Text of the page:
The inevitability of farewell

A gay romance with religious elements is the outstanding Thai film of the year

Sukollawat Kanarot, left, as Shane and Anuchit Sapanpong as Pich in Anucha Boonyawatana's Malila: The Farewell Flower. photo: photographer

A truly remarkable Thai film, Malila: The Farewell Flower takes big risks and makes it seem the most natural thing in the world.

This heart-rending love story -- a gay love story, though such a label seems needless -- is about the invisible scars in the soul of a man and how he seeks redemption through Buddhism, precisely a morbid form of Buddhism. The film, directed by Anucha Boonyawatana and having won many international prizes in the past four months, is a juxtaposition of unlikely cinematic filaments: melodrama and Buddhist philosophising, homoeroticism and existentialism, artistry and savagery, mortal beauty and immortal ugliness -- all of it telescoped through a calm, unblinking gaze. In other words, it's a film that monks and scholars of religion will love to discuss as much as the lay (and gay) audience will.

It's also a film that gives us Sukollawat "Weir" Kanarot, in a performance that's akin to a revelation -- think Timothée Chalamet in Call Me By Your Name. Sukollawat, a lakorn actor, has starred in a few bad films, all forgettable, but finally he has chosen the right, and risky, project to reveal how talented he is. Thai actors have to make their living on television, and that career necessity warrants quick popularity and inhibits self-improvement (and who cares?). By taking an atypical, bold role -- a straight actor playing a gay lover -- Sukollawat sets a great example, and is now a shoo-in for critical praise and acting prizes.

He plays Shane, a handsome farmer in a rural village. His lover, Pich (Anuchit Sapanpong), is a man dying of cancer, and a skilled craftsman in producing bai sri, elaborate, multi-tiered floral ornaments made from jasmine and banana leaves. Like all flower art, bai sri symbolises the fleetingness of life; its beauty withers even before the artist can finish making it. Ill-fated Pich is fading away, like his delicate flowers.

As Shane and Pich hack their way through a thicket to find privacy at an old hut fronted by a giant ant hill, we learn how death has cast its long shadow over their lives. There is mention of witches, of a python that devours people, and of the therapeutic quality of those flower jewels, which can be more effective than chemotherapy. There is also sex, and no matter how passionate it is, it's not enough to salvage Shane and Pich from the inevitability of a farewell.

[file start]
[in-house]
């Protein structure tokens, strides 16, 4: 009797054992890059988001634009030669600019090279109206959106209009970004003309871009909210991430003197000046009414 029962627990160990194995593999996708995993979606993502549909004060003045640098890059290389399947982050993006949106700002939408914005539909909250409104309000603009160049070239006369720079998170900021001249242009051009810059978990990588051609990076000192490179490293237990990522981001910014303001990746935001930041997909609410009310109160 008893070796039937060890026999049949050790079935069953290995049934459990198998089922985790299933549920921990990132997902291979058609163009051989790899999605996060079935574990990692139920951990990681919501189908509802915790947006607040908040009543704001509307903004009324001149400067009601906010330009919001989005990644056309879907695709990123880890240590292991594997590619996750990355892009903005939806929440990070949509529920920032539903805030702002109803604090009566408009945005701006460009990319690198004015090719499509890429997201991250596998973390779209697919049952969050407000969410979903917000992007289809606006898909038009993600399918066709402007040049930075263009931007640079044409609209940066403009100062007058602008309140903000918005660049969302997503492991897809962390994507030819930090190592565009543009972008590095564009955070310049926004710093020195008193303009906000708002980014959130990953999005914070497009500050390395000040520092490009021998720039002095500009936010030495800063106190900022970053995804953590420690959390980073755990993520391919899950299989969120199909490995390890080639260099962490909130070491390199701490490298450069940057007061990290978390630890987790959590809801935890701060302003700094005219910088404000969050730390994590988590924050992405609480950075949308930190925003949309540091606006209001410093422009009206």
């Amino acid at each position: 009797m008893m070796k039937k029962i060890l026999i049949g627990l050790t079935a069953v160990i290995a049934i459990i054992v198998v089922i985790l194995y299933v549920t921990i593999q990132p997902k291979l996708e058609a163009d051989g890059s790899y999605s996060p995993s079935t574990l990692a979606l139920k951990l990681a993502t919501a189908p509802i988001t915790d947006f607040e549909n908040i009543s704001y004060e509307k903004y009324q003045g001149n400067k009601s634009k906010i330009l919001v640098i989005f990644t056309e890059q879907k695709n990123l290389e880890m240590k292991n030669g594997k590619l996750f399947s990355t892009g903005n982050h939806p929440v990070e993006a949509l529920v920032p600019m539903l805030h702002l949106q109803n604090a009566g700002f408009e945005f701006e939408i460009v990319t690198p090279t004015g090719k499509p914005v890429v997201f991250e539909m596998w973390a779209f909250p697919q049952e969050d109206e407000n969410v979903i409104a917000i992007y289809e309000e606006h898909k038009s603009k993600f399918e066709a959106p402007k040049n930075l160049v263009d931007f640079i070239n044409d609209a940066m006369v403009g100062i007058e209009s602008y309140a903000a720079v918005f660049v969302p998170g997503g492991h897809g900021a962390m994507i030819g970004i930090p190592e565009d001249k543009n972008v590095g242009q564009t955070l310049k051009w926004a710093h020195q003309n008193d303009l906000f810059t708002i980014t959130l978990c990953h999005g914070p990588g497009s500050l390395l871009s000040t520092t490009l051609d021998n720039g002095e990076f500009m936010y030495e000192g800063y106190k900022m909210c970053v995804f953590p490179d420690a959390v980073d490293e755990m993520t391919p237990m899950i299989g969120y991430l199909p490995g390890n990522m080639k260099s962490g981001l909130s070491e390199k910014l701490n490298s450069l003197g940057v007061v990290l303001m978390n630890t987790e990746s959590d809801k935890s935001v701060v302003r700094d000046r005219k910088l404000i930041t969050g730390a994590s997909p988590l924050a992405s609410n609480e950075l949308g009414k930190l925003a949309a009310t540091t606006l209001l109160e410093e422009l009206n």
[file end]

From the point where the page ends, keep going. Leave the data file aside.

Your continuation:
Malila may demand that you adjust to its rhythm in the beginning; the film's sensitivity and signals are delicately registered under what looks like a banal surface of homoerotic romance. You could say it's kitsch, if not for the sensuous touch of the filmmakers. Anucha, the writer-director, is not in any hurry, and she trusts us to tune in to the melancholic beauty of her narrative before flipping the coin in the film's second part. There, Shane becomes a monk, and we follow him as he treks into a Thai-Cambodian forest with a mentor to practice asubha kammatthana, or corpse meditation, a form of mindfulness training that requires a person to stare at rotting corpses in a cemetery.

A good love story is always about suffering. And suffering, as we all know, is at the heart of Buddhism. The label "gay Buddhist love story" may sound like clickbait for the web page to a tawdry romance novel. However, for Anucha, it's only natural, or at least not antithetical, for the heartbroken to seek solace in the teachings of mortality and impermanence. Almost a decade ago, when still a film student at Chulalongkorn University, Anucha made By The River, about gay lovers who find peace in a temple. Two years ago, she made the Berlin-premiered The Blue Hour, a teen horror film with homoerotic elements.

It's obvious to compare Malila with Apichatpong Weerasethakul's Tropical Malady, especially the nocturnal wandering in the forest that leads the protagonist towards the jaws of redemption. In Apichatpong's film, animism is the spiritual force that rules the jungle; in Anucha's, the faith in Buddhism is more tangible, like an order that gives shape to chaos in the ruined heart of Shane. We can also look back at the 1950s films of Thai masters Ratana Pestonji, such as Black Silk and the recently restored Santi-Vina (directed by Marut and produced by Ratana), in which Buddhism provides a sanctuary for foiled romance. Anucha's film stretches the idea further and mixes spiritualism with horror, devotion with desire, faith with sexuality. Malila could have been conventional and preachy -- in the end, we all turn into maggot-infested corpses anyway, so why sob over a lost lover? -- but it's not. The film acknowledges the force of agony and the peril of grief as much as it trusts the gravity of the saffron robe.

Sukollawat, as Shane, understands that. His character is a man haunted by the spectre of death -- not his own, but of those he loves -- and he walks around with a weight on his shoulders, condemned to the realisation that the fleetingness of life is eternal. The actor, though he's been around for a decade, is a true discovery, and he's made Malila one of the best films of the year.

Malila: The Farewell Flower

A Thai film starring Sukollawat Kanarot, Anuchit Sapanpong

Directed by Anucha Boonyawatana

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